How do you generally arrive at ideas for your paintings?

I never seem to run short of ideas for paintings. I have sticky notes, and reference photos everywhere! Generally, I really try and listen to that inner voice when I think to myself, "I should try and paint a dog." It's amazing where that can lead. I've also been doing a few commissions lately. I feel honoured when someone wants a painting from one of their precious photos, usually of a sentimental subject. I enjoy the challenge of trying to incorporate their preferences, and I've learned a lot from the process.

How do you keep art "fresh?" What techniques have helped you avoid burnout and keep your work vibrant and engaging?

I work hard at trying to push myself out of my comfort zone all the time, either in the business side of things or the actually paintings themselves. When I feel fear about trying something new, I know that I have to try it. I think it's the competitive side of me that keeps me going.

Plus, painting is what I do to avoid burnout in the rest of my life. Painting is what I do to relieve my stress, feel good, and "fill my bucket" as my six-year-old daughter would say. I also find it helps to listen to the most energizing music and dance while I paint; I'm sure I'm quite the sight!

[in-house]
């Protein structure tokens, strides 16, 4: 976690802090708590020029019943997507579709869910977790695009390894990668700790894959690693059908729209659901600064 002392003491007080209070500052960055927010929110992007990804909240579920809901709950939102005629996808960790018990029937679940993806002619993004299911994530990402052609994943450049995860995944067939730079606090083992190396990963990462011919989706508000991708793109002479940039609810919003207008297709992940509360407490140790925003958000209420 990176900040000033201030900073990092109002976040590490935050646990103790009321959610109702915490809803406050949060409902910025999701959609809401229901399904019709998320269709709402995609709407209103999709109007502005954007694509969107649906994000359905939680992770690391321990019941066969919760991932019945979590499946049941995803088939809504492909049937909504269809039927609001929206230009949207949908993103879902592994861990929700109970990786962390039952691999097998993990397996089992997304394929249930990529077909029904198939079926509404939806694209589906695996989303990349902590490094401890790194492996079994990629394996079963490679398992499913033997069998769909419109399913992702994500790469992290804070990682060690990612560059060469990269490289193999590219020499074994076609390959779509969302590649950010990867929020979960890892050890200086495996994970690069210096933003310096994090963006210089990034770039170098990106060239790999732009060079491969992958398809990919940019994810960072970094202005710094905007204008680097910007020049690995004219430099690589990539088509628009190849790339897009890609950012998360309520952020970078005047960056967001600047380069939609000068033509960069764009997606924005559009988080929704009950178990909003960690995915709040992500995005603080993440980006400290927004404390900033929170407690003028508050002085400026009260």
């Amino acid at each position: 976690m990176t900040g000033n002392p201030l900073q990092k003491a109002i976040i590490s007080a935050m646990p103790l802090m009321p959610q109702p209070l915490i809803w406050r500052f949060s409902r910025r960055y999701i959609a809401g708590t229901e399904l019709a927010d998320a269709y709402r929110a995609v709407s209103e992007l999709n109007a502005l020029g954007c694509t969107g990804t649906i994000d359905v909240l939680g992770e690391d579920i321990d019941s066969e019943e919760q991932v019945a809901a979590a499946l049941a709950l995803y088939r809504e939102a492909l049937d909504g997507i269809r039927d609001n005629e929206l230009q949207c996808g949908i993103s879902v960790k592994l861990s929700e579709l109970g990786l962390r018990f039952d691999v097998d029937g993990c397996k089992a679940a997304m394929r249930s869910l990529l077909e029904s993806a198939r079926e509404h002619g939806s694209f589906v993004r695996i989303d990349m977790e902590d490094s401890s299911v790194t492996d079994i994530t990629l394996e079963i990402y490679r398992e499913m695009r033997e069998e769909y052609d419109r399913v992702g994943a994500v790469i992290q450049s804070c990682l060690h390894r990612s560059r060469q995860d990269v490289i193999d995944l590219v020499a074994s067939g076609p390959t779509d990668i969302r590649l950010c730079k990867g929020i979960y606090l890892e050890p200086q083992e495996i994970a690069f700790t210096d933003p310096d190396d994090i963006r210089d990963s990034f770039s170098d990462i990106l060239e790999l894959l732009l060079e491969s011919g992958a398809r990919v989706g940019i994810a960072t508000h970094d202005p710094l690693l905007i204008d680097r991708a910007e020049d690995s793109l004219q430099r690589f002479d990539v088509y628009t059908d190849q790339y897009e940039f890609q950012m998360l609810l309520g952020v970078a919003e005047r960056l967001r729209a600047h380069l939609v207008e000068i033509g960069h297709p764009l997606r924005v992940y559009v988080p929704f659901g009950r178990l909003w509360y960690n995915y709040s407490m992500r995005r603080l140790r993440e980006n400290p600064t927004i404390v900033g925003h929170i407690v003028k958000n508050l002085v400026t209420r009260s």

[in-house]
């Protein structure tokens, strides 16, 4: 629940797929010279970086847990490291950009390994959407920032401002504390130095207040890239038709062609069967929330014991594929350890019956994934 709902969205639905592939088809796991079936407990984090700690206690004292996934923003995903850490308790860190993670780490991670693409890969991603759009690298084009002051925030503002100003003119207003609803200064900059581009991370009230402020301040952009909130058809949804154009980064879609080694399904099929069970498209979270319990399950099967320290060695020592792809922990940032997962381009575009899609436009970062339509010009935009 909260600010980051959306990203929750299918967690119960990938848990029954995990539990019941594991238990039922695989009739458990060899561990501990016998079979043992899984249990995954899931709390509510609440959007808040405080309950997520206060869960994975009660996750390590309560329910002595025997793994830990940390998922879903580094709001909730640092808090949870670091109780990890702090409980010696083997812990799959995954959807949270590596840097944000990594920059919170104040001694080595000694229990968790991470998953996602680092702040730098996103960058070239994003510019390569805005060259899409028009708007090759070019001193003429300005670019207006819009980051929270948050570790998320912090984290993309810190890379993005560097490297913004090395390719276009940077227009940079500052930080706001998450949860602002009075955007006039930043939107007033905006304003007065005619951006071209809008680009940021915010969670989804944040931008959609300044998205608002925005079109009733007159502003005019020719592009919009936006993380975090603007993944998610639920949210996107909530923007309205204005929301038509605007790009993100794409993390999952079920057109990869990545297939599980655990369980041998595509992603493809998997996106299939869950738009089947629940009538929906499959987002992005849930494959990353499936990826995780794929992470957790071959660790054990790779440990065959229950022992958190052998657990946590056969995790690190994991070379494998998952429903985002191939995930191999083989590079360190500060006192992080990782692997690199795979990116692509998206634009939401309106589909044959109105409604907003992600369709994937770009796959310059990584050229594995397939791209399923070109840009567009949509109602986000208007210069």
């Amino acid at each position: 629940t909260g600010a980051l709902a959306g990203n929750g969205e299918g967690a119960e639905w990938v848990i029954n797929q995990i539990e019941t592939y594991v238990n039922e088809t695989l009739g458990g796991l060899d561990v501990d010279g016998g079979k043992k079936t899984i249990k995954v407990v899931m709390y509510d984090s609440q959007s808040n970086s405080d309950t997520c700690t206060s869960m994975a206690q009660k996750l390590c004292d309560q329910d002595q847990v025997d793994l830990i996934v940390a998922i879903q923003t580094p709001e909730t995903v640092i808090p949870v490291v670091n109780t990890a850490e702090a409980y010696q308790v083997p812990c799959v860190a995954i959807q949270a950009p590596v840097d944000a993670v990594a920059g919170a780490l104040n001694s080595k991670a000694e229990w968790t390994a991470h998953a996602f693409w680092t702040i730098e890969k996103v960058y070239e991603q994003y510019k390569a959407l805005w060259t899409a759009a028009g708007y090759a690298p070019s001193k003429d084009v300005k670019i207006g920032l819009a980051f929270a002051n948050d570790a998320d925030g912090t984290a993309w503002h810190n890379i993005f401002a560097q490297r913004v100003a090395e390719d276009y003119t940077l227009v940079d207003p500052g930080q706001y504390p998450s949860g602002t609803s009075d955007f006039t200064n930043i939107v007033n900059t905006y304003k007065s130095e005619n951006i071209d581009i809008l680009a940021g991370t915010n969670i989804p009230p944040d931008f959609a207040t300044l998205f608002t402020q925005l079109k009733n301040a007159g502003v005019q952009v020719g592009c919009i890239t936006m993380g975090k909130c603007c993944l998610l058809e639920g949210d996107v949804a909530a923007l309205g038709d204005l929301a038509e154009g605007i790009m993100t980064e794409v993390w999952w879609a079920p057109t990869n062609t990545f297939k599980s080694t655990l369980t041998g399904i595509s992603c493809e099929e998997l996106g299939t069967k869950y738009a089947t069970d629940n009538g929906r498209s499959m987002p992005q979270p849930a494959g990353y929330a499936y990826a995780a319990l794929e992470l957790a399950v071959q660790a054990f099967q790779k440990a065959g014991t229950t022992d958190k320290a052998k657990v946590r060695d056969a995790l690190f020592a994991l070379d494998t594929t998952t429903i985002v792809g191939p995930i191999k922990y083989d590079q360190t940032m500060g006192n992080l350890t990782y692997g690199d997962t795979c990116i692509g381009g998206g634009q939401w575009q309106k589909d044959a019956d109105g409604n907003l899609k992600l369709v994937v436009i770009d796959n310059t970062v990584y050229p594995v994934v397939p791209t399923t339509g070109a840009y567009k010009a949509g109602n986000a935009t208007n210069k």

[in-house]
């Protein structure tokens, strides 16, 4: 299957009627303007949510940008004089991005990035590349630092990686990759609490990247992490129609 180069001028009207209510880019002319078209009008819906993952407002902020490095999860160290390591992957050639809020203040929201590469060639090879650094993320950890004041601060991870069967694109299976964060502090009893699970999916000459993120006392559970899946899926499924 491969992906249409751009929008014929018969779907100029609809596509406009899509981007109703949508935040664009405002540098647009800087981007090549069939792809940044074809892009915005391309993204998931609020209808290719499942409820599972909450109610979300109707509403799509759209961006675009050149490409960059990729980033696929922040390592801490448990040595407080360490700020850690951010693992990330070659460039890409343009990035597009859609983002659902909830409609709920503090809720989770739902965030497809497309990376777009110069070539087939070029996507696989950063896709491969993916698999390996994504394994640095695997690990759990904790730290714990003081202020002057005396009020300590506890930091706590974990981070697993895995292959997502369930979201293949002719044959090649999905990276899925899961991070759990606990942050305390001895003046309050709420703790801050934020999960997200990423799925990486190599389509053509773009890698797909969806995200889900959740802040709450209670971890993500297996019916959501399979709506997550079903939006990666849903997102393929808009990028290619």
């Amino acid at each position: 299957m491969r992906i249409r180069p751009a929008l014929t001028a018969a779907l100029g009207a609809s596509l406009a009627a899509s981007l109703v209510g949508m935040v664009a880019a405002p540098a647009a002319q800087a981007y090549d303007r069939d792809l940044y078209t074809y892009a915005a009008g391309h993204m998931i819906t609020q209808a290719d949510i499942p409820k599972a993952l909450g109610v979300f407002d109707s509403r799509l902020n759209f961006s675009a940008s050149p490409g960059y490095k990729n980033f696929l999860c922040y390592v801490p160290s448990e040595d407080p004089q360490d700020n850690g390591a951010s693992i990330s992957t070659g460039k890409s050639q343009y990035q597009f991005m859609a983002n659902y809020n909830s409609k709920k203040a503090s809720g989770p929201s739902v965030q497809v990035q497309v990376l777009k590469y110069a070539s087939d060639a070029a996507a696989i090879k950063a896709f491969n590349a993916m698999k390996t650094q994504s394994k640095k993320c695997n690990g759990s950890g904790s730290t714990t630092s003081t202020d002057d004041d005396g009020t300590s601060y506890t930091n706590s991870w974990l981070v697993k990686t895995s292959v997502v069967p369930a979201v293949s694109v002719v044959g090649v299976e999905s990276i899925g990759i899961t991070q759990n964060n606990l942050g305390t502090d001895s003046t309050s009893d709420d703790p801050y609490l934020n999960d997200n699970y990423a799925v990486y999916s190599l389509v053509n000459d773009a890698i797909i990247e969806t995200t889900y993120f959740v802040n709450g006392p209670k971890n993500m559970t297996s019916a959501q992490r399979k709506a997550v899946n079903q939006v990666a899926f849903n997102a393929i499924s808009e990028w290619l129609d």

(click to see original image)

What do you feel you are learning about right now as an artist?

I feel like I learn both emotionally and skillfully with each piece I paint. I'm trying to focus my attention on growing my art career, so I have to tackle some pretty big emotional fears and confidence issues to try and sell my work. I know that if I want to earn an income from my art, I better get over those issues pretty quickly and get used to stepping out of my comfort zone. As an artist, I feel like I've matured immensely over the past year and I attribute much of that to my painting daily.

What makes you happiest about your art?

I love the feeling I get the day after a successful late night in the studio. It's almost like Christmas morning when I wake up: I get excited, and quickly go check on the pieces from the night before to make sure that they were as good as I remembered. I may be tired, but I feel revived from a night of being in the zone, and a feeling of accomplishment from a piece. That makes me smile.

Thanks, Kandice!

© 2014 Sophie Marine